How do Tourism products stay vibrant in the off season?

This week I visited the Toronto Zoo.  I have never seen a live Panda and after hearing endless promotions about the acquisition of two Giant Panda’s by the Zoo, I decided today was the day,  and off I went.  After paying for myself and my two kids, including parking I am looking at $72.00. I spend $26.00 on lunch at $14.00 on a snack at the end. In total my visit to the zoo for five hours is $112.00.

When it is only 5 degrees, the zoo feels different, its quiet. Most of the outdoor exhibits are closed. Almost all of the food options are closed. All of the little extra’s like Camel Rides,  kids activity zones, Gorilla climbing activities etc are closed. At the open food stand there is a lack of employees and really long lines.  Its kind of depressing, like you missed a really cool party and are left with seeing is one big hangover.

The clientele at the zoo mid-week is predominantly large school groups, which added to my disappointment, since viewing animals while large crowds of 8 year olds misbehave, out of the sight of their teachers is very unsettling. So why I ask, does the zoo still charge high season rates when things are past their prime? I felt a little ripped off.

It is important for the Zoo and other attractions to take a hard look at what they are selling and see if the value is still there. The parking lot was totally empty today, but they still charged $10.00 to park. Why not offer free parking during mid week visits in the off season?  Admission should be lower in October due to many exhibits and attractions being closed. The Zoo and other attractions need to ask the question, “What are our clients expectations?”  Of course I do not expect to see Animals shivering and freezing in outdoor exhibits, I expected there to be less offerings so why not give me a discount?  Or free “Zoo mobile” (the zoo transit system) rides etc. I am sure more guest would be walking though the gates if the zoo acknowledged that they were offering less, for a lower price. Instead you have people walking away, like I did,  saying “hmmmmm.”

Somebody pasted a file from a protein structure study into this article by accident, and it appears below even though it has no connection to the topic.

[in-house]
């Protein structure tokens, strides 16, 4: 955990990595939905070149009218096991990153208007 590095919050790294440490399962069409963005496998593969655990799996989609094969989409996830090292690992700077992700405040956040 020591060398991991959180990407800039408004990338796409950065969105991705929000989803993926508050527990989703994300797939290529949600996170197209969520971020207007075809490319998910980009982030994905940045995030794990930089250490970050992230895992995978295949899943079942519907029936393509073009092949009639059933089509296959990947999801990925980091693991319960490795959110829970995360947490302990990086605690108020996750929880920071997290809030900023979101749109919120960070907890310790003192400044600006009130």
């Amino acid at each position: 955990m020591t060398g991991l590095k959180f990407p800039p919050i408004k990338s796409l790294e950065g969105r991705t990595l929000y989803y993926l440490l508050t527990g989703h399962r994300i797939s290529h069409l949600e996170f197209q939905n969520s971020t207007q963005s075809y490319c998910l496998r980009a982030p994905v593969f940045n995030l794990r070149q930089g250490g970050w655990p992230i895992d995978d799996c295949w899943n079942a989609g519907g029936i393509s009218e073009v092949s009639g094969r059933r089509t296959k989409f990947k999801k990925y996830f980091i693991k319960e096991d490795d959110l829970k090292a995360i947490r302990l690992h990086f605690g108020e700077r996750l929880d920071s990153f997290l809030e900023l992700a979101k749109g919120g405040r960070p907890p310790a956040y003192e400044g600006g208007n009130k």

But hey, the Panda’s were awesome…

What makes a great travel blog?

As I sat down in front of my computer to start marking student’s travel blogs, I had a stack of Rubrics sitting next to me. There were certain things that students had to do to achieve marks. They needed tags, categories and three well written Blog articles that were approximately 250 words long.  What I didn’t ask for is PASSION.

Its hard to quantify passion. When you read a blog you can tell, “Ya, this kid has passion. its great to see what they are doing with their Travel niche,” or “Man, this guy is just putting in the required effort to pass this course.”

Which one are you?  I for one, am all about passion. Too bad there isn’t a rubric for that.   Here is a picture of me, at the top of the hill in Vezenobres, France 2010, thinking, passionately, that when I finish this run, I need a glass of wine. Live with passion, it just reads better.